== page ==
Visit the web page you embedded your video player on and take a look at how the stream is working. Test it out with both a desktop computer and a mobile device.
If you’re having problems here, you’ll need to do some live stream troubleshooting. Troubleshooting can be frustrating, so try to be as systematic as possible. Check every link in the system. Ensure that cables are connected and that settings are correct. If you need more help, consider contacting Dacast technical support.
6. Start Streaming
You’ve now fully configured your RTMP-enabled encoder and are ready to begin live streaming. Feel free to now copy your video player over to whatever web page or site you plan to stream on.
You are now ready to begin your live stream.
Popular RTMP Encoders for Live Video Streaming
Let’s go over some of the more popular RTMP encoders on the market. If you’re in the market for an RTMP-enabled encoder for live streaming, this breakdown can help you narrow down your options and so you don’t have to shop around.
1. OBS Studio
OBS Studio, previously known as Open Broadcaster Studio, is an open-source platform with encoding capabilities. This is a software encoder and our article is based on the latest version of the classic OBS Studio Version 26.1.1 released on January 11, 2021, for free download. This professional video streaming and broadcasting software are available for both macOS and Windows operating systems.
OBS Studio offers many great features for new broadcasters who are just getting the hang of live streaming. The software has a set of OBS-specific settings and system requirements to ensure the most optimal live broadcasting experience.
OBS Studio comes with a variety of recording and encoding tools, including audio and video mixing, multiple integration options, and an easy-to-use interface. Other key features include:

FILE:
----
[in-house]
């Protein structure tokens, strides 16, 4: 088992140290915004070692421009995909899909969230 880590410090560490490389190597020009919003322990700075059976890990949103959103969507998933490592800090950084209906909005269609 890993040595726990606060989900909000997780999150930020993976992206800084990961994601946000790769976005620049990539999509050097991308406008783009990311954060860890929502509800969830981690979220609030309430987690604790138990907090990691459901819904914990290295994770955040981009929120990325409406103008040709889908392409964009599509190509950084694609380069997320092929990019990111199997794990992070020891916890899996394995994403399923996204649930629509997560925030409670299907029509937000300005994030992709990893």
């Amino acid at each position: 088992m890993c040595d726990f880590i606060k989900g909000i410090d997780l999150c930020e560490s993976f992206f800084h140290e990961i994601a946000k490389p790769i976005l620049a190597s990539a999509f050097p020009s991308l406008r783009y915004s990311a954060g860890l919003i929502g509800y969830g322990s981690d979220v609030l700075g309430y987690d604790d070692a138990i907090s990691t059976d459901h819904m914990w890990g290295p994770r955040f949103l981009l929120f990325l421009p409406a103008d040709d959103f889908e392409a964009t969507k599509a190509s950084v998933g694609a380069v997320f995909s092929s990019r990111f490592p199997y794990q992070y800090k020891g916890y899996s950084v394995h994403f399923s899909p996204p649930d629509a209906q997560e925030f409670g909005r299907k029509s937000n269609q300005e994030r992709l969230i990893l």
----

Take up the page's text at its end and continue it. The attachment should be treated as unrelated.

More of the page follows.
- HLS Live streaming and recording functionality
- Audio and video mixing, filters, and transitions
- Support for hotkeys
- Chroma key / green screen support
- Scenes allow you to prepare overlays in advance for rapid switching
- Support for a wide range of video, audio, and image sources, as well as screenshots
- Expandable via plugins to add NDI functionality, remote control via WebSockets, advanced scene switching, and more
- One notable negative is that OBS Studio does not offer multi-bitrate streaming
- Detailed wiki and highly active user forum for support/help. Many YouTube tutorials are available as well.
- Free to use
- Works with most OVPs
- Works with Windows 8, 8.1, and 10; macOS 10.12+; as well as Linux
- Is open-source for ongoing development and crowdsourced improvements
- Great for beginners
- Lack of detailed guidance and support
- Very basic compatibility with macOS
- Very taxing on CPU and memory
OBS Studio is free to use for everyone and has a working integration with Dacast.
Best Use Case:
OBS Studio is best used as an encoding software along with a professional online video platform.
Wirecast is a live video streaming tool with encoding capabilities. It is owned and operated by Telestream, which has been around since 2004, but their video production tools have been around since 1998. The team at Telestream recently released the latest Wirecast on January 25, 2021. It is the newest full version is the 14.1 update.
Wire cast is a software video switcher that controls real-time switching between several video sources.
It is used for encoding and mixing professional broadcasts.
- Input sources from cameras, mics, webcams, IP cameras, capture cards, and desktops